EMU student Stephanie Walla reviews Christian Bök:
The Bathhouse Reading at Sponberg Theater on October 19th featured Christian Bök who opened with a stunning performance of one of Hugo Ball’s Dada sound poetry. Afterward he began reading sections from, Eunoia, a book he wrote where each chapter has the extreme constraint of using only one vowel. “Eunoia” itself is the shortest English word to use all five vowels and means “beautiful thinking.” Bök explained that after writing each chapter, he realized that each vowel seemed to take on its own personality, which was then conveyed in how he read excerpts from each chapter. When reading his favorite section from chapter I, his voice had a lyric quality to it while excerpts from chapter O were more lighthearted and jovial, and chapter U became primal and caveman-like.
He then continued reading, choosing selections from the second half of Eunoia titled “Oiseau”- which is the shortest word in French to use all five vowels. Bök read the poem, “And sometimes,” which contains words using only the letter “y.” The poem looks daunting to read, but when Bök read it the words became rhythmic with so many sounds that built off of each other, escalating to sound like a whole new language. He then read Arthur Rimbaud’s poem “Voyelles,” although not the best French reading, it inspired a sequence of poems that continued to play with vowels, their positions, and sounds.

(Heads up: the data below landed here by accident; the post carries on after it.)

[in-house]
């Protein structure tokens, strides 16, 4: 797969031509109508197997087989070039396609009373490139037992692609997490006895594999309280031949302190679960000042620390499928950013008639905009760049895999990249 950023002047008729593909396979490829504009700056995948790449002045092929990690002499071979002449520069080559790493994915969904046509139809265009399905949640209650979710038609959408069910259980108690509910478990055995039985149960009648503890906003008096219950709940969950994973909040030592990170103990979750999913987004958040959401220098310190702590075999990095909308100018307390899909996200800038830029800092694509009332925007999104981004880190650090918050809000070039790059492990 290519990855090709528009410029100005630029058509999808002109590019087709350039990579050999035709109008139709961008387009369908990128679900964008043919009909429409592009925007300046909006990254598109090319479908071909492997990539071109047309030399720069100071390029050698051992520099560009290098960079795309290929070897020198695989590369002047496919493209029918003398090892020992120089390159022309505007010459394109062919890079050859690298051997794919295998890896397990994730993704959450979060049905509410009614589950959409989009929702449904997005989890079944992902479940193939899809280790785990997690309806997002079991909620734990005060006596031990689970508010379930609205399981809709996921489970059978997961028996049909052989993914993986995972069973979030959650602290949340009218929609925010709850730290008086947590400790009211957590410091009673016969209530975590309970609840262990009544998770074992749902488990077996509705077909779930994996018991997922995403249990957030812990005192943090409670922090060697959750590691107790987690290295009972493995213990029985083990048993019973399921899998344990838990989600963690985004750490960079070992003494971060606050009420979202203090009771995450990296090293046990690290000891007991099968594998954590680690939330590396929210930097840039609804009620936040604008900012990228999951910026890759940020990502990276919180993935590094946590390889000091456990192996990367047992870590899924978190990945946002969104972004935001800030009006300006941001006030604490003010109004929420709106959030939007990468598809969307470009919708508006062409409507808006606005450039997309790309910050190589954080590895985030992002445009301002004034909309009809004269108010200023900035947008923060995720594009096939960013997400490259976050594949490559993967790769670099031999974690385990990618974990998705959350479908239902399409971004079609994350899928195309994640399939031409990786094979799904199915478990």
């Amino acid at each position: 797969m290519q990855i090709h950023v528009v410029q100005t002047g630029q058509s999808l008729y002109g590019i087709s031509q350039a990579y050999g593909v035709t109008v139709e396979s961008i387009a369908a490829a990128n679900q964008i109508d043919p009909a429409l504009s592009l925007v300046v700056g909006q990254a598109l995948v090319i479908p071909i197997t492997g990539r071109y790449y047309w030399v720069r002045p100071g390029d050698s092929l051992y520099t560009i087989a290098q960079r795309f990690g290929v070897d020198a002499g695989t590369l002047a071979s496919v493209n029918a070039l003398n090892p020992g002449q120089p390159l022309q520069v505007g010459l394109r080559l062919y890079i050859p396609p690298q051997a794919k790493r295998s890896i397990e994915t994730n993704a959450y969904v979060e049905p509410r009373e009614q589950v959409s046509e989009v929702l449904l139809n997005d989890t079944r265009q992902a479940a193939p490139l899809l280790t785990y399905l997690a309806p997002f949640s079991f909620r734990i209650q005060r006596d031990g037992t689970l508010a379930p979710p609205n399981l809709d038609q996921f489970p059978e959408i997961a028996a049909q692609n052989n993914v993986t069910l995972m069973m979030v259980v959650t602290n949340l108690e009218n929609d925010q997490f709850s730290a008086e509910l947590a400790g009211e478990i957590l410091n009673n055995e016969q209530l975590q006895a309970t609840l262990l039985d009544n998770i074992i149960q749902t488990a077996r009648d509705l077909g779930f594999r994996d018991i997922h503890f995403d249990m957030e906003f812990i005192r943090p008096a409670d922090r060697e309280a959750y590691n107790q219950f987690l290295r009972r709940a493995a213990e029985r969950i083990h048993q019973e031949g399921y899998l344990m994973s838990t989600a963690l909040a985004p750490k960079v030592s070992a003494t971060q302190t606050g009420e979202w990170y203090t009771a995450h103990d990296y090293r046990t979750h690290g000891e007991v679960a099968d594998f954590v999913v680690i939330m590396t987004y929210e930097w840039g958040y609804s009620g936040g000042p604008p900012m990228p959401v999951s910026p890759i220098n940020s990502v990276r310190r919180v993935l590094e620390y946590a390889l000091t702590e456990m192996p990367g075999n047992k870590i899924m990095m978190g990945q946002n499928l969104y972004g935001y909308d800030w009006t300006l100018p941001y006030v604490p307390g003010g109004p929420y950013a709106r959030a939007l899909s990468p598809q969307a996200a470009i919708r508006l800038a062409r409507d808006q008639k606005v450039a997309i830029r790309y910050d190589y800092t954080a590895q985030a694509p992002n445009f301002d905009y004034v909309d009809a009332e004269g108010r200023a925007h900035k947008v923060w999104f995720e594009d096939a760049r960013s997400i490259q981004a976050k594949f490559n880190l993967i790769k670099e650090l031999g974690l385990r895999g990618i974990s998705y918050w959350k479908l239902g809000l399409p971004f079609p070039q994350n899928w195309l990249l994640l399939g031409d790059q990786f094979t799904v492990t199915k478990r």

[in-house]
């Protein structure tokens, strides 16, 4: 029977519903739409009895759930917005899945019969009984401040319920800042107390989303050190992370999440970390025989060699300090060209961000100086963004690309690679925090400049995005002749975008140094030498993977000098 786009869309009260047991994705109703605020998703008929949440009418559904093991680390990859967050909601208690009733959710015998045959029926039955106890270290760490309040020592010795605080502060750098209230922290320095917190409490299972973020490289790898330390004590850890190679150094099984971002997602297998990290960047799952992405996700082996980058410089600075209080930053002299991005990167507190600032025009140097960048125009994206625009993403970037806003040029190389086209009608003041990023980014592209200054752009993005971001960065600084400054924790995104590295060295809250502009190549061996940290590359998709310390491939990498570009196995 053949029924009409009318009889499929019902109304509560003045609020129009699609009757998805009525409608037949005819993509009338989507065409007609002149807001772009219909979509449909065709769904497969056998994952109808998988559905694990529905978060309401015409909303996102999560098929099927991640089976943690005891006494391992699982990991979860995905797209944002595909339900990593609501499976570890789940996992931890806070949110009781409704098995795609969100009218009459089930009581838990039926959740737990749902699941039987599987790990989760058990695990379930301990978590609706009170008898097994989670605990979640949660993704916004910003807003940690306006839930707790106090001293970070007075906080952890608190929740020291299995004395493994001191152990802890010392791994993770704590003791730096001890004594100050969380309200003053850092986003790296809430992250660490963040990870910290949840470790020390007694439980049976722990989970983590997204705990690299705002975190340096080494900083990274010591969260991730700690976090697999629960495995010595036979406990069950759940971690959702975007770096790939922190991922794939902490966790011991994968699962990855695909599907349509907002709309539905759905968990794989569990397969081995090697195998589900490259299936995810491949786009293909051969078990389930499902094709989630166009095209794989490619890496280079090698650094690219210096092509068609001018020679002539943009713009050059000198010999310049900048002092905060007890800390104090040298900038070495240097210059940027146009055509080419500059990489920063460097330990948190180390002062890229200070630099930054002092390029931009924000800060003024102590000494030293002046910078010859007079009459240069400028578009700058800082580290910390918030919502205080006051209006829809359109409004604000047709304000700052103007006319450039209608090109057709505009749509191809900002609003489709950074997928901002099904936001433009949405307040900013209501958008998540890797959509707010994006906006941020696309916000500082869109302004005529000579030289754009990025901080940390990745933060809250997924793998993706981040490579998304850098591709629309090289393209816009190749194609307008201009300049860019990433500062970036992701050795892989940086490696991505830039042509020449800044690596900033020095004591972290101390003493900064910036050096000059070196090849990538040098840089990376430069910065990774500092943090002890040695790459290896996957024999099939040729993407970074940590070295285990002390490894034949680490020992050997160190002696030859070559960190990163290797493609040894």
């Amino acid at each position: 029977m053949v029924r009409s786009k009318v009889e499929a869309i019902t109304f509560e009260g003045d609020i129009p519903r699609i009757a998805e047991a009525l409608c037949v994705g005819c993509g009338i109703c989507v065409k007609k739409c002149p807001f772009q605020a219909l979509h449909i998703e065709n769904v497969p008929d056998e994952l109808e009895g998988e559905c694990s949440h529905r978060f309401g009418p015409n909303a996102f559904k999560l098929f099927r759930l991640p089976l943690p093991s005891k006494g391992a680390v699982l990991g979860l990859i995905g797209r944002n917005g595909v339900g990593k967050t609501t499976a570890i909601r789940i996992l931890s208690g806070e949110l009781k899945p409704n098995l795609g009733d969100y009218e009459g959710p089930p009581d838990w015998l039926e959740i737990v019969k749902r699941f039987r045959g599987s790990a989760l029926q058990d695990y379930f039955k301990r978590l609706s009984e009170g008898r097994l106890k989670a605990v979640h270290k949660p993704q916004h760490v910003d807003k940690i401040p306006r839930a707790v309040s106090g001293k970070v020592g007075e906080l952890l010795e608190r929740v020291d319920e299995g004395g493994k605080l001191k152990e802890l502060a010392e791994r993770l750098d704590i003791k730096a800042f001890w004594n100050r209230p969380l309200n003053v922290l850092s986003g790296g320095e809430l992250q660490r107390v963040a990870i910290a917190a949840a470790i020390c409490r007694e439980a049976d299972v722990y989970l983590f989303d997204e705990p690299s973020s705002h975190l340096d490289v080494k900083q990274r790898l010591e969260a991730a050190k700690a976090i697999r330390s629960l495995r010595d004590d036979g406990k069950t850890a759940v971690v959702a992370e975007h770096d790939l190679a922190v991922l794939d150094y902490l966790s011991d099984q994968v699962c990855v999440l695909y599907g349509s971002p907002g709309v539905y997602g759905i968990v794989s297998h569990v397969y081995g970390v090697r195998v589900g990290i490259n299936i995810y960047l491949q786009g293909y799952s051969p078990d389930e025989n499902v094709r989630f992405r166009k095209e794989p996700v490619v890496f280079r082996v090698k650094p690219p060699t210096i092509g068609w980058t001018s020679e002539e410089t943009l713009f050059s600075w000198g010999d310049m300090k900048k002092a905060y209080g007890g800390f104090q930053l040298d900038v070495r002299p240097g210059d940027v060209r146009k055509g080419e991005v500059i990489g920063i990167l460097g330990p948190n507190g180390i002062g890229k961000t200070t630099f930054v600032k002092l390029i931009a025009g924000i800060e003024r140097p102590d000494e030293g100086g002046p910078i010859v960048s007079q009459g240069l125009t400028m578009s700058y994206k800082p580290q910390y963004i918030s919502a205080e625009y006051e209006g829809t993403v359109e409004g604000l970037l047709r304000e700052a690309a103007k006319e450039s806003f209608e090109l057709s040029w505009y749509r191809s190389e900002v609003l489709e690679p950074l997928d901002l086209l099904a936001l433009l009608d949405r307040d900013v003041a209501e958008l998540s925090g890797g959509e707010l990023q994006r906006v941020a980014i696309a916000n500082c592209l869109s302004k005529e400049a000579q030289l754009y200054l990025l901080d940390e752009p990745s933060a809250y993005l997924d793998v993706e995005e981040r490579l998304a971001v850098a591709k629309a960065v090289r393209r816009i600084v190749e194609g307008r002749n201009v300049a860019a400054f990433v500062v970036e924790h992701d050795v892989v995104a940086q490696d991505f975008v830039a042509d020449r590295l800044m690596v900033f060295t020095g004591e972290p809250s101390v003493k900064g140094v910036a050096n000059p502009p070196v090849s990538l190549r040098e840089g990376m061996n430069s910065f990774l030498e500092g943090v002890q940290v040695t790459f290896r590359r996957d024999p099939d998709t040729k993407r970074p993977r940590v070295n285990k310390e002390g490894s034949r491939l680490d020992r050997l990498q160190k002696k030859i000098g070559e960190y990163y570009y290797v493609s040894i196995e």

Moving on to some of his poetry, Bök read a poem titled, “Dooms Day Song.” Inspired by the death of Superman, the poem sounded a lot like an action fight sequence but it retained a certain rhythmic quality to it that made it sound like a song. His other sound poetry included a piece read in an alien language he created for a science fiction show, which sounded like a hymn.
He then explained his latest project, the xenotext experiment, where he plans on implanting a poem into an organism that will interpret it as instructions and produce a protein that will be a response poem. The particular organism he wants to use will be able to survive even the sun exploding, essentially creating a book that will last forever. He concluded the performance reading a section of “Ursonate”- a sound poem that is one of the hardest in the world to read.
Bök’s reading was inspirational and wildly entertaining. He makes his work come alive through facial expressions and tone that can’t be perceived on paper. He is inspirational and innovative, encouraging everyone to push the boundaries and change the face of writing forever.